This was my last race of the year and, just this once, I wanted to run with the leader for a little bit to see what it was like. I kept pace with Dave Peterman for about 200 meters at what I felt would have been a good 10k pace for me before immediately backing off. I ended up running in about 15th place with Terri Lemke and three men for the opening miles. They were moving too quickly for me but the group’s five lights combined to make the forest floor well lighted and safer so I figured that staying with them for the first 13-14 miles was energy well spent. At daylight I dropped back a bit and the first 26.7 mile loop went pretty uneventfully. I felt sluggish but was moving well nonetheless.

Sometimes I need to remind myself that although a few others read this blog, the main reason that I write it is so that I can remember what ultra marathons were like some day when I cannot run them. I will say here that I want to remember the second half of this race for as long as I live, because it was all so strange…

I hit the midway aid station feeling OK. I was tired and beat up and dehydrated. I had another marathon ahead of me but I was PERFECTLY relaxed and confident that the energy would come from…somewhere. I had cramps and fatigue but no worries at all. In fact, what I had was euphoria. I had danced through leaves and around invisible rocks all morning and had not fallen or stumbled. My trail legs were tired but my trail legs were somehow just fine as well. There is an old adage in ultrarunning that says “It never always gets worse”. That’s what the second half of this race was like. I pushed along at a fairly decent pace and awaited the oncoming crisis. It never came. I recently read an article on an elite marathoner who described a perfect race when the miles flew by as being like “catching lighting in a bottle". Today my lightning in a bottle was more like the miracle of a car running on empty for mile after mile after mile without ever stalling. No fuel, just power. My form never dropped off. I suffered for hour after hour and the crash never came. I realized, as the hours rolled by, that I wasn’t feeling better, I wasn’t slowing down, I wasn’t going to slow down and, in fact, I didn’t slow down. During the worst of the pain and feelings of dessication I would look down at my legs and there they were, churning away and seamlessly shifting gears as terrain moved from uphill, to downhill, to rutted, to smooth. It felt like a trance.

At one point I knocked the head off the skeleton that was placed in the middle of a creek holding a book that we were required to cut a page out of with scissors. I stood for a moment and watched the head begin to float downstream and wondered, if littering would earn me a DQ, what the punishment would be for committing a skull-ectomy? Another time I ran off-course for about 18 minutes. And do you know what? I didn’t care at all. I didn’t mutter any cuss words, I didn’t roar into a new gear to catch up, I didn’t whine. And when I regained the course and realized that the turn I missed was marked by almost ridiculous amounts of ribbon and multiple pie plates (seriously, you could have spotted the turn from the space shuttle) I didn’t get mad at myself for missing it. It was as though the act was more important than the result. I was concerned with completely emptying my tank before the finish line and beyond that simple goal any other outcome did not matter. After the finish I realized that this must be what the Tarahumara feel a trace of when they talk of "racing not to beat each other but to be with each other". I think I might have become a real ultramarathoner in Roy’s race.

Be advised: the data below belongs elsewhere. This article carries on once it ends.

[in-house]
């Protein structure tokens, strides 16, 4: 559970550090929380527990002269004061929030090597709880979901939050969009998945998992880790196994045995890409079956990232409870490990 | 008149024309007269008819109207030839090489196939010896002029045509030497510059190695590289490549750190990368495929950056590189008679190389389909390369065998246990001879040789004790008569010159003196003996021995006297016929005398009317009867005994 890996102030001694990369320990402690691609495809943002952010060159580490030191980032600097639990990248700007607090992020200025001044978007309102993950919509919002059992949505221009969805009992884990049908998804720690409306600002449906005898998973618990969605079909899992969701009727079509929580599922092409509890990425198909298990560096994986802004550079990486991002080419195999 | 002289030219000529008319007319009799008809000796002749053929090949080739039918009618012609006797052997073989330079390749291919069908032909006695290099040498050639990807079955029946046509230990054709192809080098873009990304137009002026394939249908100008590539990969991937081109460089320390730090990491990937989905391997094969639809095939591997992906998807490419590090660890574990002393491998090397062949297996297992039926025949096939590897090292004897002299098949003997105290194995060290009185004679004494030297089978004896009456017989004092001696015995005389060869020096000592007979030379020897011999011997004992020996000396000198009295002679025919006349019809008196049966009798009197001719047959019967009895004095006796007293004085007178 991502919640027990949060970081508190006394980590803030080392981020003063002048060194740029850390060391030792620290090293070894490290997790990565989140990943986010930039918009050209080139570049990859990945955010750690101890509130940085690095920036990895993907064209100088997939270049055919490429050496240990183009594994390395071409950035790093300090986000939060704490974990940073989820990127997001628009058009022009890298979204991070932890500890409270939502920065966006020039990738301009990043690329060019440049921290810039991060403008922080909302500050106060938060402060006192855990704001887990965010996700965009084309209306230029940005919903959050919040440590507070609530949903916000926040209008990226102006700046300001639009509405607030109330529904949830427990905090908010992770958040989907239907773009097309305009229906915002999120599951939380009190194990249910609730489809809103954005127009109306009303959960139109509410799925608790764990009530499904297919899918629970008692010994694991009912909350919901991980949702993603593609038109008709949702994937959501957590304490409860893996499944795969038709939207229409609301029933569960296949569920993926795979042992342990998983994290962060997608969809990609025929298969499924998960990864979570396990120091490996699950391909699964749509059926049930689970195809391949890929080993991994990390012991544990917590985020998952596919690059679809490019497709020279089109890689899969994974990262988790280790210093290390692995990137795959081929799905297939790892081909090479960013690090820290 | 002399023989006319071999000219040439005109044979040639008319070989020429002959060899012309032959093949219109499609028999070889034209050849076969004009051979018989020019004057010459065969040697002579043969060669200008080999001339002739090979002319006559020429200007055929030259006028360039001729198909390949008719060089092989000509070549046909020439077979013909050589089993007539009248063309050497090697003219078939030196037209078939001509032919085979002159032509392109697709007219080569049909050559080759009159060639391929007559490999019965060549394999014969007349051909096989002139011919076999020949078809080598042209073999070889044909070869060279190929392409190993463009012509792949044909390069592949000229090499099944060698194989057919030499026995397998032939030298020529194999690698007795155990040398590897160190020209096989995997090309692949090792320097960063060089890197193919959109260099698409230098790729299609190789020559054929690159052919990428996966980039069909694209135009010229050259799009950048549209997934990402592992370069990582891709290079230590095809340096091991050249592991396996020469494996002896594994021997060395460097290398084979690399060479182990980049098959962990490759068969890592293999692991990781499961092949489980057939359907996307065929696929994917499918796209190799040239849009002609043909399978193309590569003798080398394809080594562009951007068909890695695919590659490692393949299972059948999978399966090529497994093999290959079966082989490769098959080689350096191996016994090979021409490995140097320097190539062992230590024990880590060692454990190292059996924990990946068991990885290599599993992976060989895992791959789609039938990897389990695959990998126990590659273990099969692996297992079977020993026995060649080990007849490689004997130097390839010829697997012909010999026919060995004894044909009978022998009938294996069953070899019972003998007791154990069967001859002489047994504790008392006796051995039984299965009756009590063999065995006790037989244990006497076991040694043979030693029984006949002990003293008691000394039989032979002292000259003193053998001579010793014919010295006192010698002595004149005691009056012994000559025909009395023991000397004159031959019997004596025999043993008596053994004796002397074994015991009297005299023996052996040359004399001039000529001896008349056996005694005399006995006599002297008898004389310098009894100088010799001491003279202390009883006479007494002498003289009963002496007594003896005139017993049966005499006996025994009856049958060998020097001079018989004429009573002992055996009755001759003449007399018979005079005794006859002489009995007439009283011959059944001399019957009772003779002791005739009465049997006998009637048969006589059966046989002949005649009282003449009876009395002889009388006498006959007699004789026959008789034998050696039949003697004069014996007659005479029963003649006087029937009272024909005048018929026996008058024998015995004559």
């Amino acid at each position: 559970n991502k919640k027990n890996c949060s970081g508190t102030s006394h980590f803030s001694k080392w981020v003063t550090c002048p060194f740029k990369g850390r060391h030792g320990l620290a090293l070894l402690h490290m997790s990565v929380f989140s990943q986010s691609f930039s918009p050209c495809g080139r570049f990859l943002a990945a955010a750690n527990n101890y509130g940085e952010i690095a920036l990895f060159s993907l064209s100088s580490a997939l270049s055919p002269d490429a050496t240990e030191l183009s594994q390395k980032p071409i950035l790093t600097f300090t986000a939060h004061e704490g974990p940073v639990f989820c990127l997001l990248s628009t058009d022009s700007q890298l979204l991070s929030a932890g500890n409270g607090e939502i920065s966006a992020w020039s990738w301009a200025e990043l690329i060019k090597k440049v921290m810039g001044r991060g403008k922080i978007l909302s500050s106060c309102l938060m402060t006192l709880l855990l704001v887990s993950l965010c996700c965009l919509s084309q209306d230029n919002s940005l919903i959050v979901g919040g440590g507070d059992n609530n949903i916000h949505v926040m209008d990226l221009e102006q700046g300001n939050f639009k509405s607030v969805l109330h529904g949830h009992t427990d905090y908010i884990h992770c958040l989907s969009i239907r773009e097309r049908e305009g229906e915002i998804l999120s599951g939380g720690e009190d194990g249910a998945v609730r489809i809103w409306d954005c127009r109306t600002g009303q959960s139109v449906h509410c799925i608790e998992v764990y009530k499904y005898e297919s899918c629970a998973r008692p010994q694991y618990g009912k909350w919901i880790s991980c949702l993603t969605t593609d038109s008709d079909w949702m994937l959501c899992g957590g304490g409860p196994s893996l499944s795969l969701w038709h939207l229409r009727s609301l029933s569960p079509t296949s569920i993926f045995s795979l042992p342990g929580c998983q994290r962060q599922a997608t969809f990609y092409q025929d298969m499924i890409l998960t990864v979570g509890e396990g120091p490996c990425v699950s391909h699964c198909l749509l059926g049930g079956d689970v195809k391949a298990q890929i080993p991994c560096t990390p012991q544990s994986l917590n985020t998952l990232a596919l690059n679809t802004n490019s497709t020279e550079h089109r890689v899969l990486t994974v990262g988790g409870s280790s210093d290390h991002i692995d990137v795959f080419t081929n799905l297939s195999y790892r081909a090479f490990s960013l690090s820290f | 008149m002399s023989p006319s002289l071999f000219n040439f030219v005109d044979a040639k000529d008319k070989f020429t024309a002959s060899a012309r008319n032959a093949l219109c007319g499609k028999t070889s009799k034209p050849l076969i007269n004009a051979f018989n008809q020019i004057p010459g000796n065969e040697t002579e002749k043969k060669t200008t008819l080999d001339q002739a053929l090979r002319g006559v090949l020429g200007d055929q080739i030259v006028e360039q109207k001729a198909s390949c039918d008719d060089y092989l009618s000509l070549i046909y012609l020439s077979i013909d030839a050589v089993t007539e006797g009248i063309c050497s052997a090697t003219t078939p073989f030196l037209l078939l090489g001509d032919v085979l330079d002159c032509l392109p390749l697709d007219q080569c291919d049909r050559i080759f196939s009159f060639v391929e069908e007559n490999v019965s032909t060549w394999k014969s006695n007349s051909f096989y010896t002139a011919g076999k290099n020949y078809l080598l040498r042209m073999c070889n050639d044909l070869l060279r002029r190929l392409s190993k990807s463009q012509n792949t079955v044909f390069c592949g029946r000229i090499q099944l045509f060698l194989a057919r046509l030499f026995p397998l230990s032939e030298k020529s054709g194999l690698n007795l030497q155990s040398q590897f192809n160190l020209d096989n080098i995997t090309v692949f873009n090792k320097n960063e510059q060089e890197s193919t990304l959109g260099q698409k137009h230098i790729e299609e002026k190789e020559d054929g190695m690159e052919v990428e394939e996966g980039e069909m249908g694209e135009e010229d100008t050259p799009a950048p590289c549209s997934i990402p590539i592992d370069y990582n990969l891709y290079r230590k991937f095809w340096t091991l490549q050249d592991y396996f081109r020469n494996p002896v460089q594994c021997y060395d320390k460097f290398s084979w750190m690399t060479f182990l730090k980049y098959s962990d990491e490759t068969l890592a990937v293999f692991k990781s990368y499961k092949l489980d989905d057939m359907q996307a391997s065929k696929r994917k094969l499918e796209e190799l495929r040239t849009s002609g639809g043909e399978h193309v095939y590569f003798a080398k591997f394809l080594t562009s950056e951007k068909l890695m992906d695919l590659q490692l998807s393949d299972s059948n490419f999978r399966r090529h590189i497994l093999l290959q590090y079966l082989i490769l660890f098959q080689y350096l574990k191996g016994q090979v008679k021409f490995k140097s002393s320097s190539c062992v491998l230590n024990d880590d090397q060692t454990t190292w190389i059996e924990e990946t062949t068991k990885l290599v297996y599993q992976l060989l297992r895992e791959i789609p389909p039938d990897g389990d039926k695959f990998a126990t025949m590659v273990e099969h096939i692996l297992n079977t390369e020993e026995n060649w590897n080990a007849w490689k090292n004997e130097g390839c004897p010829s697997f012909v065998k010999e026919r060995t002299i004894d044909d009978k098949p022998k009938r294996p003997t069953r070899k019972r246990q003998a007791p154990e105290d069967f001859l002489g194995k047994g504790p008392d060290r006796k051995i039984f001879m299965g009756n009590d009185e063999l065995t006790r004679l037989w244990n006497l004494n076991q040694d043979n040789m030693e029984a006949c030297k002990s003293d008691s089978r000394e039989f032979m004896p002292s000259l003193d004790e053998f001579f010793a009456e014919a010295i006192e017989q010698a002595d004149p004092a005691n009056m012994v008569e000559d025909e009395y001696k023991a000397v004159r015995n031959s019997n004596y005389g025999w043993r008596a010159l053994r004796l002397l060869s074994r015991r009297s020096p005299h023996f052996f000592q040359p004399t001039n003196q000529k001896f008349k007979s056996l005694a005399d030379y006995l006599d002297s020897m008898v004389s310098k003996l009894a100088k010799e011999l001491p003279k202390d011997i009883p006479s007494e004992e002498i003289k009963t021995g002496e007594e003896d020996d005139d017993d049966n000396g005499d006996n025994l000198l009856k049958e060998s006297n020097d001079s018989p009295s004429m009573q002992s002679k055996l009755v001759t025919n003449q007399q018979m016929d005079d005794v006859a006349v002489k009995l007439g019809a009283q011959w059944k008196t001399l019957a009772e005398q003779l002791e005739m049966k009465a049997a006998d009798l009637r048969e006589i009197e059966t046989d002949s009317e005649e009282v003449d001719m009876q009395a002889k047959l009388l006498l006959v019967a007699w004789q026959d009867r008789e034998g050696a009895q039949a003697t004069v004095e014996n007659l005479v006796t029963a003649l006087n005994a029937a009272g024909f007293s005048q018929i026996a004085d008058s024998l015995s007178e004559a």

A few miles from the finish line I jettisoned the last of my water and gave my waist pack belt a tightening tug. I had lost a good bit of weight and was running shirtless, an absurd act in 60 degree weather but on October 25th, I figured, there was no sense using sense. I was hot for some reason involving a poor thermoregulatory system but with 30 minutes to go in the season I simply didn’t care. I stopped briefly to toss a gu packet into the trash. In the trash bin there was a nearly empty can of Dr. Pepper and in the can were a few bees clambering for the low quality sugar along the rim of the can. If fireflies signal the arrival of the main part of the ultra marathoner’s year then perhaps bees signal the end. These bees had no access to pollen. They had somehow survived a few frosts. They were past their peak and running on empty. The were seeking energy in the lowest places they could look. They could surely not survive much longer. I should have seen this as a sign.

I felt a thrill at this particular finish line that I have not felt before. I believe I have run better in races but I don’t believe I have ever pushed through nothingness for so long and so utterly without panic. And all of this happened in the final race of the Western Reserve Trail Running Series. It was perfection. I’ll ask other readers to please forgive my indulgence or any appearance of arrogance. My performance was only impressive to me but I want to remember it when I am 70 and so I am writing of it here. I felt that for the first time in my life I used every part of myself utterly and completely up. 2009 was a terrific success.

Two days after the race I awoke with a lump in my right groin. Two days later I was diagnosed with an inguinal hernia, and yesterday I had surgery to repair it. The doctor asked me how I strained it. I told him of the race and he told me that rather than injuring it with one single tearing motion I most likely fatigued the inguinal ligament by repeated stressing it. He used the analogy of bending an aluminum pop can back and forth until it finally fatigues and breaks.

I wondered how the bees were holding up.